JC: The Wilderness Act of 1964 provides a definition of wilderness that is the basic reference for all federal land management agencies, including the National Park Service. And I’ll quote a couple of passages from Section 2(c) of the Wilderness Act where wilderness is defined. And this language is probably going to be familiar to many of your listeners: wilderness is “an area where the earth and its community of life are untrammeled by man, where man himself is a visitor who does not remain . . . an area of undeveloped Federal land retaining its primeval character and influence . . . affected primarily by the forces of nature . . . [with] outstanding opportunities for solitude or a primitive and unconfined type of recreation . . . at least five thousand acres of land . . and (and this is an important phrase for historic preservation) and may also contain ecological, geological, or other features of scientific, educational, scenic, or historical value”. So, historical value is clearly stated as a possible value of wilderness.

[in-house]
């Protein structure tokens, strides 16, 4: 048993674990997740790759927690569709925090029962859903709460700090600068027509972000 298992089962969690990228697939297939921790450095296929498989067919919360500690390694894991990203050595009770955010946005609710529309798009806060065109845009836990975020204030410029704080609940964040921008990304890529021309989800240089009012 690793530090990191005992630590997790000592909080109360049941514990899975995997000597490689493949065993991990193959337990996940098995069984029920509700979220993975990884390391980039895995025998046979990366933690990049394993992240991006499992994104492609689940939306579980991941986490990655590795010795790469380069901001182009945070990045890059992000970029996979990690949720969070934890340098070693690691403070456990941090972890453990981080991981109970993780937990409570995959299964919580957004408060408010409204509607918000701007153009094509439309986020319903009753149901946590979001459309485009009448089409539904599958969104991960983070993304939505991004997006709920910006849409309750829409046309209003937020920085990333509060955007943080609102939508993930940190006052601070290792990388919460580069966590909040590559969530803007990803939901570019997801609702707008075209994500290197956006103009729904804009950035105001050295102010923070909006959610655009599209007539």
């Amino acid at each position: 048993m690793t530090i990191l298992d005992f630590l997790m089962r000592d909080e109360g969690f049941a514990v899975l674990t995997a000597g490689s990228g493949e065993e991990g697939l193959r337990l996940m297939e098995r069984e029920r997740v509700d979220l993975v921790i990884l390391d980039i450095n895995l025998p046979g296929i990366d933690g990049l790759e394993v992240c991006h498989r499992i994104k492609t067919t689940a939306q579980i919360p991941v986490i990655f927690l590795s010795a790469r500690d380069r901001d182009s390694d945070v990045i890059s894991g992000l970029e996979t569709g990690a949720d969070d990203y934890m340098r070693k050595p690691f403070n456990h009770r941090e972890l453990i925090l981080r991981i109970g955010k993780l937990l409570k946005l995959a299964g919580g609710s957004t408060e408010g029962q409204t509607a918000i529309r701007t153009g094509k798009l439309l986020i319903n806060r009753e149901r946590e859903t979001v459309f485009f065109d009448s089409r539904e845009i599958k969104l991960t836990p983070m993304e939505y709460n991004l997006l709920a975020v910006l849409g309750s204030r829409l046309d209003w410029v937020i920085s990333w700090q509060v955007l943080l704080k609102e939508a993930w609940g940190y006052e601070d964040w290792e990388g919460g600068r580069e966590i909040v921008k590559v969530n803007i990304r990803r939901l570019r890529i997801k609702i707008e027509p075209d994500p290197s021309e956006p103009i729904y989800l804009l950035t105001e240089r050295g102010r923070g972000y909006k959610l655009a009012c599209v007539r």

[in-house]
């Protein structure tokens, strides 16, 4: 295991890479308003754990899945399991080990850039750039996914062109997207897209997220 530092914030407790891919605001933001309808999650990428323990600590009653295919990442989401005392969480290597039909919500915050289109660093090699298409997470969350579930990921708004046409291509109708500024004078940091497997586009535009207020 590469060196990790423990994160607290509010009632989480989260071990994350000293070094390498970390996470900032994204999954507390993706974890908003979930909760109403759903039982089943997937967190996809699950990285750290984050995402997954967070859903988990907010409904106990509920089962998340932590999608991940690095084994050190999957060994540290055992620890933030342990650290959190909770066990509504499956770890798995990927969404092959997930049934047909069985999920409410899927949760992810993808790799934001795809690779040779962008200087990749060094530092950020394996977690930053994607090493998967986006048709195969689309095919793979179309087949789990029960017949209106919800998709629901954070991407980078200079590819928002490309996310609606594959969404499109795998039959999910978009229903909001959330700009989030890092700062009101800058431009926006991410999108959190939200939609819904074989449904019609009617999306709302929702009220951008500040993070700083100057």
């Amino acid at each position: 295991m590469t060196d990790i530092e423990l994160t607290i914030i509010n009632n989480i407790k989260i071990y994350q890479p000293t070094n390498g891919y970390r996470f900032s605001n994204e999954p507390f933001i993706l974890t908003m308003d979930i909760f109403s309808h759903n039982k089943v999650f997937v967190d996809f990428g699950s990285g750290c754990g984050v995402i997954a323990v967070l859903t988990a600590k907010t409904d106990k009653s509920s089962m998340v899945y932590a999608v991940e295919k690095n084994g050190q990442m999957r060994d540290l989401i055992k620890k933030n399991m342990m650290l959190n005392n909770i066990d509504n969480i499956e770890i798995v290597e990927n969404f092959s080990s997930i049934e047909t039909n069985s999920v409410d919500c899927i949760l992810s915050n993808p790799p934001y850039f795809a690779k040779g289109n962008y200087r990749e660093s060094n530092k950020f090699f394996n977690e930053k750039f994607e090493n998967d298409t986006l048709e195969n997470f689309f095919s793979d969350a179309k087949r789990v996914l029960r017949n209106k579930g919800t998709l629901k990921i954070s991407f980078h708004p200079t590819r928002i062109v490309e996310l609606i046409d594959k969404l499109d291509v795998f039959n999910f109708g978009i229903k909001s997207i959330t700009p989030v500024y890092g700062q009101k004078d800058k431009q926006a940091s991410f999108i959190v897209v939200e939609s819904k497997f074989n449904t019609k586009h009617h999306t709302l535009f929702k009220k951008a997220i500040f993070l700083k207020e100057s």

A discussion of wilderness legislation and legislative history in the U.S. is included within the recent article in Park Science, “Integrating cultural resources and wilderness character”. For example, from that article, — according to Howard Zahniser, an early wilderness proponent, wilderness advocates and members of Congress who championed the Wilderness Act understood that wilderness included both the value of specific cultural features protected within a wilderness and the cultural significance of the overall environment of the wilderness.

[Jill notes that the Park Science article was very much a team effort, with five co-authors and numerous reviewers. Co-authors: Peter Landres (Ecologist, USFS Aldo Leopold Wilderness Research Institute) , Melissa Memory (CR CHIEF Everglades), Doug Scott (Pew Trusts Wilderness Specialist), and Adrienne Lindholm (Wilderness Coordinator, Alaska Region)]

jh: I see. Well, the organizational structure of the National Park Service separates ‘natural’ and ‘cultural’ resources, so how do the two departments interact in the real world, such as park sites and wilderness areas?